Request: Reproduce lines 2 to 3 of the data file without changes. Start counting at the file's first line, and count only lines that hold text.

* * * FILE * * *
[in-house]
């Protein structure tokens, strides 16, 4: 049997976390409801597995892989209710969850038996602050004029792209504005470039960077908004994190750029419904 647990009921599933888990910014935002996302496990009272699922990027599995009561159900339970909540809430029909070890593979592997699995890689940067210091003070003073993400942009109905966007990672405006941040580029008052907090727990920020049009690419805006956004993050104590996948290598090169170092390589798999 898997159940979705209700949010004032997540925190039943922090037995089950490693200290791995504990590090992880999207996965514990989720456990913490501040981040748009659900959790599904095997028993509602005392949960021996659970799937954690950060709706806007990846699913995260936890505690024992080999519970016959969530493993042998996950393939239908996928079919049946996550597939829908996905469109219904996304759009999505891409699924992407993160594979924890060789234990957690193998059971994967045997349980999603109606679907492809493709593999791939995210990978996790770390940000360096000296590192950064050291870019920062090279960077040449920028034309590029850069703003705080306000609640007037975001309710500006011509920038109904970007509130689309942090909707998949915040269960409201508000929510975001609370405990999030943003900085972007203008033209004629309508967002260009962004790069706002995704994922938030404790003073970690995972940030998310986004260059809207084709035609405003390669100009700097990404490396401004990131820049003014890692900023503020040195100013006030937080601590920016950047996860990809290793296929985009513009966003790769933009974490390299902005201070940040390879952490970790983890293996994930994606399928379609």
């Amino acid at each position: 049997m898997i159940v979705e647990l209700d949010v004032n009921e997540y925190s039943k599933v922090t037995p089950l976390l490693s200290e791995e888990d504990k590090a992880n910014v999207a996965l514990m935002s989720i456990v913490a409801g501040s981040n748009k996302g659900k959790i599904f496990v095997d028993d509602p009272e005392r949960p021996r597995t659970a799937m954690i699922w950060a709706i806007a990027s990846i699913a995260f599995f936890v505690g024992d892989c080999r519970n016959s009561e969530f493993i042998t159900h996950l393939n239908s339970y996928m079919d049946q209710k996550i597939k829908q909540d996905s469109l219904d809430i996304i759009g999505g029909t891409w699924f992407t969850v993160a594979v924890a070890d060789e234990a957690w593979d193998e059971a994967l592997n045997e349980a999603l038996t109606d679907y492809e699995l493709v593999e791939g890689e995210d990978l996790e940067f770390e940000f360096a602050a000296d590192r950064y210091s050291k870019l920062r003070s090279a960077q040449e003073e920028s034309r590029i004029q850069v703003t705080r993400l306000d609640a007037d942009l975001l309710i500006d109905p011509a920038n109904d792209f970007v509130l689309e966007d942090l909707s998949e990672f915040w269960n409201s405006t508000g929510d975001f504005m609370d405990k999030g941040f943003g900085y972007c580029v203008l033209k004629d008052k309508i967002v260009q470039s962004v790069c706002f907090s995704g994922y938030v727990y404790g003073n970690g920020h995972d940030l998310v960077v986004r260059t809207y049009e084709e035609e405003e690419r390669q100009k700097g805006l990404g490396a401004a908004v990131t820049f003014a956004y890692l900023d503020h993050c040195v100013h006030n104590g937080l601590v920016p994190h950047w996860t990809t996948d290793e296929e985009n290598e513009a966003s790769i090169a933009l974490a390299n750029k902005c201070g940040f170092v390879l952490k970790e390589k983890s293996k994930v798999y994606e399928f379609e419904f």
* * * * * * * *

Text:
């Protein structure tokens, strides 16, 4: 049997976390409801597995892989209710969850038996602050004029792209504005470039960077908004994190750029419904 647990009921599933888990910014935002996302496990009272699922990027599995009561159900339970909540809430029909070890593979592997699995890689940067210091003070003073993400942009109905966007990672405006941040580029008052907090727990920020049009690419805006956004993050104590996948290598090169170092390589798999 898997159940979705209700949010004032997540925190039943922090037995089950490693200290791995504990590090992880999207996965514990989720456990913490501040981040748009659900959790599904095997028993509602005392949960021996659970799937954690950060709706806007990846699913995260936890505690024992080999519970016959969530493993042998996950393939239908996928079919049946996550597939829908996905469109219904996304759009999505891409699924992407993160594979924890060789234990957690193998059971994967045997349980999603109606679907492809493709593999791939995210990978996790770390940000360096000296590192950064050291870019920062090279960077040449920028034309590029850069703003705080306000609640007037975001309710500006011509920038109904970007509130689309942090909707998949915040269960409201508000929510975001609370405990999030943003900085972007203008033209004629309508967002260009962004790069706002995704994922938030404790003073970690995972940030998310986004260059809207084709035609405003390669100009700097990404490396401004990131820049003014890692900023503020040195100013006030937080601590920016950047996860990809290793296929985009513009966003790769933009974490390299902005201070940040390879952490970790983890293996994930994606399928379609």
């Amino acid at each position: 049997m898997i159940v979705e647990l209700d949010v004032n009921e997540y925190s039943k599933v922090t037995p089950l976390l490693s200290e791995e888990d504990k590090a992880n910014v999207a996965l514990m935002s989720i456990v913490a409801g501040s981040n748009k996302g659900k959790i599904f496990v095997d028993d509602p009272e005392r949960p021996r597995t659970a799937m954690i699922w950060a709706i806007a990027s990846i699913a995260f599995f936890v505690g024992d892989c080999r519970n016959s009561e969530f493993i042998t159900h996950l393939n239908s339970y996928m079919d049946q209710k996550i597939k829908q909540d996905s469109l219904d809430i996304i759009g999505g029909t891409w699924f992407t969850v993160a594979v924890a070890d060789e234990a957690w593979d193998e059971a994967l592997n045997e349980a999603l038996t109606d679907y492809e699995l493709v593999e791939g890689e995210d990978l996790e940067f770390e940000f360096a602050a000296d590192r950064y210091s050291k870019l920062r003070s090279a960077q040449e003073e920028s034309r590029i004029q850069v703003t705080r993400l306000d609640a007037d942009l975001l309710i500006d109905p011509a920038n109904d792209f970007v509130l689309e966007d942090l909707s998949e990672f915040w269960n409201s405006t508000g929510d975001f504005m609370d405990k999030g941040f943003g900085y972007c580029v203008l033209k004629d008052k309508i967002v260009q470039s962004v790069c706002f907090s995704g994922y938030v727990y404790g003073n970690g920020h995972d940030l998310v960077v986004r260059t809207y049009e084709e035609e405003e690419r390669q100009k700097g805006l990404g490396a401004a908004v990131t820049f003014a956004y890692l900023d503020h993050c040195v100013h006030n104590g937080l601590v920016p994190h950047w996860t990809t996948d290793e296929e985009n290598e513009a966003s790769i090169a933009l974490a390299n750029k902005c201070g940040f170092v390879l952490k970790e390589k983890s293996k994930v798999y994606e399928f379609e419904f």